The sending hasn’t stopped since. Abraham, Noah, Joseph, Moses, Joshua, Jonah, Isaiah, Daniel–all sent for the specific purposes of God’s glory on display in the earth–some even against their will. Whether they wanted to go or not, God’s people were sent people, a people with an as-yet-unrealized inheritance. They were exiles and wanderers, but they held on to the hope of a King who would come to rescue them. Until such a time, however, they remained God’s people sent by Him for His glory in the times and places and among the people to whom they had been sent.
This is the theme picked up by Peter when writing to the early Church who had been dispersed by persecution. He reminded them not first of their task, but of their identity. “But you are a chosen race, a royal priesthood, a holy nation, a people for his own possession, that you may proclaim the excellencies of him who called you out of darkness into his marvelous light. Once you were not a people, but now you are God’s people; once you had not received mercy, but now you have received mercy.” 
Peter wanted to remind the early Christians of their identity. They were chosen, called out of darkness, and made God’s people. They had not been His people, but now they were. In Christ, they had joined the family; they were a part of the people that God had been sending to display His glory for generations. It was out of that identity that emerged the impulse to proclaim the excellencies of God. He continued, “Beloved, I urge you as sojourners and exiles to abstain from the passions of the flesh, which wage war against your soul. Keep your conduct among the Gentiles honorable, so that when they speak against you as evildoers, they may see your good deeds and glorify God on the day of visitation.” 
Look at what Peter did not say: “Remember, Jesus said to go tell people about God. Crucify your fleshly desires and act honorably so that people will glorify Him.” Instead he reminded the people who they already were–sojourners and exiles, people that belonged to a different kingdom but were sent here for a purpose. They were God’s people, and purposeful sent-ness was inherent in that identity. To identify as God’s people meant to identify as sent people.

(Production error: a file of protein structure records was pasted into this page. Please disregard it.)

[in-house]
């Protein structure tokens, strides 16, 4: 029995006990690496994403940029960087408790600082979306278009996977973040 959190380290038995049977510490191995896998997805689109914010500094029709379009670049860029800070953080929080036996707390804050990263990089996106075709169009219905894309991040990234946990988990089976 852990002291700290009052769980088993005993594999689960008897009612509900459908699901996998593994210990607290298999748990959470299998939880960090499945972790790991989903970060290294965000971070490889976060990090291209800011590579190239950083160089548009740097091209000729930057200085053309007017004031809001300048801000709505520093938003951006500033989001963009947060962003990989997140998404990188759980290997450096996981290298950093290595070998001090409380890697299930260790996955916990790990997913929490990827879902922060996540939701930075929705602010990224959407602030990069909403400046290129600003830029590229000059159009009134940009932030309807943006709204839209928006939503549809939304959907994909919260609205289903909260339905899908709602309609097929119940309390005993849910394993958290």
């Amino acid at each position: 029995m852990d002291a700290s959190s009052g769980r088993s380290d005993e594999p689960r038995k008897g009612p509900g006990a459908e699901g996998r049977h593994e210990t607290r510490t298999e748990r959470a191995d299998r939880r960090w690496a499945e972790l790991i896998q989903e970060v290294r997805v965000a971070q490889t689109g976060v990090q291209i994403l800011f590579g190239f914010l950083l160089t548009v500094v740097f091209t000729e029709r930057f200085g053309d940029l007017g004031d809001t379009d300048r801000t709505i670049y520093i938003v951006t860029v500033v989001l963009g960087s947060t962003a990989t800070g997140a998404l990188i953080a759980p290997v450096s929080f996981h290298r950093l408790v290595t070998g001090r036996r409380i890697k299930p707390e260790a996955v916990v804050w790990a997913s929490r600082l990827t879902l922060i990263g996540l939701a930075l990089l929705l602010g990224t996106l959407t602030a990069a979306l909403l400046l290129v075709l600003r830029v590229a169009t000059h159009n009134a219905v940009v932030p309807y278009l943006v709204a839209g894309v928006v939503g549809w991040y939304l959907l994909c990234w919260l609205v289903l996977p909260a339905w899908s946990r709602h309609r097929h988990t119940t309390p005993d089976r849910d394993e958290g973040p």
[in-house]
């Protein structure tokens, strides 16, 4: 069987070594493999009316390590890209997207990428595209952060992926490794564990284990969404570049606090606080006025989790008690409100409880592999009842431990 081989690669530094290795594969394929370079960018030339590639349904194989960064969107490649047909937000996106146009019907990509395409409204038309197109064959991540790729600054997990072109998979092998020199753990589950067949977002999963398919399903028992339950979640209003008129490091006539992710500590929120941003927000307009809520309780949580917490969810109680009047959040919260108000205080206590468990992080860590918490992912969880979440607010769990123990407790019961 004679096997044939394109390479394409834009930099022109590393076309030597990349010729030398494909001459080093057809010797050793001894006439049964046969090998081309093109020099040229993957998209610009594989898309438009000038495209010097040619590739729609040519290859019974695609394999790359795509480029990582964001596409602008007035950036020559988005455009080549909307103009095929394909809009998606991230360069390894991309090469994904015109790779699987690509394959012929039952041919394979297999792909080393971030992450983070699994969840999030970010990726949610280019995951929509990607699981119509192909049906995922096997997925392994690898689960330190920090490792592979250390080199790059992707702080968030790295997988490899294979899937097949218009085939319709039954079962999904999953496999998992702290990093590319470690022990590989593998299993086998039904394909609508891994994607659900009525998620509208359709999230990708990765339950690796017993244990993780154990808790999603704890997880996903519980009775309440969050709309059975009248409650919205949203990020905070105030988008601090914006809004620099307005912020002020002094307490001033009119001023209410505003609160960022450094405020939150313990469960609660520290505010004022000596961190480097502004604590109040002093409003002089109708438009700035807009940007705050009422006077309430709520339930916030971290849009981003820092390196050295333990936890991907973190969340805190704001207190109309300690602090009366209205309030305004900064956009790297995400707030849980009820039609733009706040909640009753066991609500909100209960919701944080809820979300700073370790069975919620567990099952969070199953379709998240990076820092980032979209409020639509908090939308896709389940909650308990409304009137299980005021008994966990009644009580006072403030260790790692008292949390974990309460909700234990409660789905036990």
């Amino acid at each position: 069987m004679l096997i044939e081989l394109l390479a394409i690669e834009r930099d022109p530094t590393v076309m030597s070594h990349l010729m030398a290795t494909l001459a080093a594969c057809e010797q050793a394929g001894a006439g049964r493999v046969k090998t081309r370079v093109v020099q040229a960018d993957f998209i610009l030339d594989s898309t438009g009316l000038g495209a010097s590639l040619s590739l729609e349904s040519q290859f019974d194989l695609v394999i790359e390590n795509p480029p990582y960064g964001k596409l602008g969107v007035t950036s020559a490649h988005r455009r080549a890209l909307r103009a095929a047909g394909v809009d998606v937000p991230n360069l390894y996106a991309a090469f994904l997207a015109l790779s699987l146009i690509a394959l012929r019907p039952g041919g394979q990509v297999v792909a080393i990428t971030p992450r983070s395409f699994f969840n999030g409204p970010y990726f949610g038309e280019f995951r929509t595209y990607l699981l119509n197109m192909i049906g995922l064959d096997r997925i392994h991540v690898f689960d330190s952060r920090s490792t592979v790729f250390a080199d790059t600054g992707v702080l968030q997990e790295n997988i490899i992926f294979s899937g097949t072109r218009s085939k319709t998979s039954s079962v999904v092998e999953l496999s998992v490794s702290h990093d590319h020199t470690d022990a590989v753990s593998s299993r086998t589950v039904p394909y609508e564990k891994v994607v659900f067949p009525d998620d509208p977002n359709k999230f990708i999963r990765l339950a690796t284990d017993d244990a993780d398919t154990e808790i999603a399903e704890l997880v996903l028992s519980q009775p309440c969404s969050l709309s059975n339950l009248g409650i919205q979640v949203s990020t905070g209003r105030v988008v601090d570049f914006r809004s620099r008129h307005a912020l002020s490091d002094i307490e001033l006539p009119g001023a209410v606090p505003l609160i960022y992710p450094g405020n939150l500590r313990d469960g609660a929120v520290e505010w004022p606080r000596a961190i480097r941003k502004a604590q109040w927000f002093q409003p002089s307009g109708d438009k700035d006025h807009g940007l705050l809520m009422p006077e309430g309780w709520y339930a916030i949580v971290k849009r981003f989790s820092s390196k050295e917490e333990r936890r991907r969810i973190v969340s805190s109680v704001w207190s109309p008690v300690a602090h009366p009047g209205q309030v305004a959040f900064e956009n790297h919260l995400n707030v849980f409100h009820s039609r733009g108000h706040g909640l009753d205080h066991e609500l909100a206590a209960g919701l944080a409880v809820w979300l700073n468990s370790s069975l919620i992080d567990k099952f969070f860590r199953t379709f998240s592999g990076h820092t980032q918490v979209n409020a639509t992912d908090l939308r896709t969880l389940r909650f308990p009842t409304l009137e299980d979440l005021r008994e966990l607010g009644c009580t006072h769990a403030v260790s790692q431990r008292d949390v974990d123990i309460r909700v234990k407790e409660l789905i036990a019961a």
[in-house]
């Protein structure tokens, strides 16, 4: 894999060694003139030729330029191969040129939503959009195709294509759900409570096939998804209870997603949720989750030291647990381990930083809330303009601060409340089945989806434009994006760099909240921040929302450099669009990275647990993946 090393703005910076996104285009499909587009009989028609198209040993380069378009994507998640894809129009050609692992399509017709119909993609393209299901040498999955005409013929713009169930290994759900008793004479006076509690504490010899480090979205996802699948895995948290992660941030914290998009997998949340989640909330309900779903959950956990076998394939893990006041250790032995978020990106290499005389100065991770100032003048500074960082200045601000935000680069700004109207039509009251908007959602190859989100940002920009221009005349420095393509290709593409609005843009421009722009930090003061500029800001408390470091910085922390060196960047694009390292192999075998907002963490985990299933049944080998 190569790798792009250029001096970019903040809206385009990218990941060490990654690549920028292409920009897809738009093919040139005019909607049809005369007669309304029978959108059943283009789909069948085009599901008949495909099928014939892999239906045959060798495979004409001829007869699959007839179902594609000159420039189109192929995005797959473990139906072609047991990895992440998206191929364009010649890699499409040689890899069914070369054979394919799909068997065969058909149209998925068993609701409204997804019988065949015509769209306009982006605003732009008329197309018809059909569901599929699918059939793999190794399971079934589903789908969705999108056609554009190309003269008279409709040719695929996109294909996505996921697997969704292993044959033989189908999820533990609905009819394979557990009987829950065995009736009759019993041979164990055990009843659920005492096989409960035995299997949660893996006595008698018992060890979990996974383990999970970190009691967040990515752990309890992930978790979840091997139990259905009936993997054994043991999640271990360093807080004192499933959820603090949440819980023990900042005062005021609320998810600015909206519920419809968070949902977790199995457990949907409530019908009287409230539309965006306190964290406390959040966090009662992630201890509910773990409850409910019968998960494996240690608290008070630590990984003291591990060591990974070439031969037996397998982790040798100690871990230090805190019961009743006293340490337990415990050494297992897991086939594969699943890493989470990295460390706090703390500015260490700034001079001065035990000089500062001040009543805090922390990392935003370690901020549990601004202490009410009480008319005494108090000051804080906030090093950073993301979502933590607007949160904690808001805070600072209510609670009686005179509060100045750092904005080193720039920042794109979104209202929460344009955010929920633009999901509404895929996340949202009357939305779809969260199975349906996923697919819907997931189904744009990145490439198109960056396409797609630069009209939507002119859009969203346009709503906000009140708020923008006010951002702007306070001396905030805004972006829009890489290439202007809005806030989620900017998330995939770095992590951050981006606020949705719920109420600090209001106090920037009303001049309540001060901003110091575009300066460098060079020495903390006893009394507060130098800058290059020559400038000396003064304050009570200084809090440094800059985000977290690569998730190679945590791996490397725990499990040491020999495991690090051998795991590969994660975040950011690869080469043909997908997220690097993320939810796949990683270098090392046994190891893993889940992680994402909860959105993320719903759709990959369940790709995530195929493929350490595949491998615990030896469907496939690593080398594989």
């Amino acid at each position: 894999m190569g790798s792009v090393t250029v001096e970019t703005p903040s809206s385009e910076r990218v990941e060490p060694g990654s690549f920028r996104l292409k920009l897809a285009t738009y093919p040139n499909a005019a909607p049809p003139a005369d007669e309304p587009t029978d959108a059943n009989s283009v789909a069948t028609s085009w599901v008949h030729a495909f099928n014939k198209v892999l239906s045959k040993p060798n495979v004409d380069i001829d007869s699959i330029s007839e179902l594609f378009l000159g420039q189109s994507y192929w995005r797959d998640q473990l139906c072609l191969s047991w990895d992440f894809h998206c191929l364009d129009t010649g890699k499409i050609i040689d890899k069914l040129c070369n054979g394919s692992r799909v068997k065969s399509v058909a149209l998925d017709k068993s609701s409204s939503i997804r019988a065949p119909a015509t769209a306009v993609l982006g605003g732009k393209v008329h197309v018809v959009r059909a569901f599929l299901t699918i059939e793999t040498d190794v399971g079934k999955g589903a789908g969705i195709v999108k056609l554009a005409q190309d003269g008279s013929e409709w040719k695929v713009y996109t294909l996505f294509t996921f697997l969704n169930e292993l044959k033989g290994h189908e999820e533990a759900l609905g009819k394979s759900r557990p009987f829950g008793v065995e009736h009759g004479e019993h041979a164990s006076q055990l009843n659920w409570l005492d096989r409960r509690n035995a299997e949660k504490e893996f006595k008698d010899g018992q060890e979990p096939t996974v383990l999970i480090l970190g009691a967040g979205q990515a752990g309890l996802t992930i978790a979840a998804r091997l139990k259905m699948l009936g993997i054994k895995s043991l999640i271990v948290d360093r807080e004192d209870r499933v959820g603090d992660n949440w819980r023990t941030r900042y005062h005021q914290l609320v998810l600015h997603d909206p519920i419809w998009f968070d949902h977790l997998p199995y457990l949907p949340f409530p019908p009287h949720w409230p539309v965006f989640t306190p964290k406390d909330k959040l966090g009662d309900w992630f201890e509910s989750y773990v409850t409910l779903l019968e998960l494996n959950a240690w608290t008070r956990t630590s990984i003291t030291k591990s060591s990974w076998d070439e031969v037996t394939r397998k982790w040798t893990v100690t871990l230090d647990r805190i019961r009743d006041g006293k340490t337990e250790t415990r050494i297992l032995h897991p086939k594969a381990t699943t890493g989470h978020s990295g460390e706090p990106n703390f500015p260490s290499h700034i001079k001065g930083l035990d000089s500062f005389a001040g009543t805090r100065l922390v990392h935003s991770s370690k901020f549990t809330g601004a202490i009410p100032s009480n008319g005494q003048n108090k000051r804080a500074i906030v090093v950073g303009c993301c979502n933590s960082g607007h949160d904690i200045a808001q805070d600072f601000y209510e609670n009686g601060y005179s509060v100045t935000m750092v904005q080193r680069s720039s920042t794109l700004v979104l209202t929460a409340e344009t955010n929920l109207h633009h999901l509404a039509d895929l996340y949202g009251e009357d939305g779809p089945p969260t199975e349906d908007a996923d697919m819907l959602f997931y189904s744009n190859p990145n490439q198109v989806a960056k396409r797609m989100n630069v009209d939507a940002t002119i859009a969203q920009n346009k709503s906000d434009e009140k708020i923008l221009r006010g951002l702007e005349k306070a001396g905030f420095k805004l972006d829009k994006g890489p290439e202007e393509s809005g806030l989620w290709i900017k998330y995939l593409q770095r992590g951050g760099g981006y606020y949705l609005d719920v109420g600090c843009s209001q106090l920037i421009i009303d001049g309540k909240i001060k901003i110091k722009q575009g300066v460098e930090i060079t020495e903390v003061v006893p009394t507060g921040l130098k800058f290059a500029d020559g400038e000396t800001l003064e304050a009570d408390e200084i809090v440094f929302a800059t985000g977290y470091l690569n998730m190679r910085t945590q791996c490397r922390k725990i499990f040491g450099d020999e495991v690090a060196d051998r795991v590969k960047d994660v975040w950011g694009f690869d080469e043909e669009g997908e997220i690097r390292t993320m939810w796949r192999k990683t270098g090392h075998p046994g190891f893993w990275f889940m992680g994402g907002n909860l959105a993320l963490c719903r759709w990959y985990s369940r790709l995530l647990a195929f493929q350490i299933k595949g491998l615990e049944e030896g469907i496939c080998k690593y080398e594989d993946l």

At the risk of being misunderstood here, let me say that Jesus’ instruction in the Great Commission was seminal, strongly influencing the work that would come. It was not, however, brand new. God had been sending people all along, and in this passage, we see God the Son sending people in the same way He Himself had been sent (John 20:21). Had Jesus come, lived a sinless life, died in our place, risen from the dead, ascended into Heaven, and sent the Holy Spirit but not given the Great Commission, we Christians would still be God’s people sent here to fulfill the specific purpose of His glory among the nations.
That reality matters. It matters for the mission. I want to be really careful here. Jesus gave a command that demands our obedience. DO NOT hear me say that obedience is not important. Hear me instead say that obedience isn’t always the best motivator. Our obedience is worship, which is our response (not our motivator) to God’s initiative in our lives. Being new, redeemed people–sons and daughters of God–is an incredible motivator. When mission springs from understanding who we are, it is powerful, (super)natural, worshipful, and…obedient.
Remembering the cost of redemption and restoration, that we are God’s people, and that God’s people are inherently sent–well, there is no better motivator. If our entire identity points us to sent-ness for God’s purposes, it is easy to see how entire lives are shaped on mission. Conversely, drawing our sent-ness from a single command can cause it to lose it’s luster in the glow of our own fleshly passions and desires. The reality is that Jesus did give the Great Commission, for which I am very thankful. However, He did so, it seems, in light of the story; in light of His own identity as One who was sent, He commanded His followers to go in the same way. What a difference it would make if we followed the lead of the New Testament authors who not only reminded people of their call to go, but did so by way of the identity from which their sent-ness was birthed.
 Wright, Christopher J.H. The Mission of God’s People: A Biblical Theology of the Church’s Mission (Zondervan: 2010), 36.
 Acts 13:46-47 (ESV) emphasis added
 Genesis 1:26-28
 Genesis 3:15
 1 Peter 2:9-10
 1 Peter 2:11-12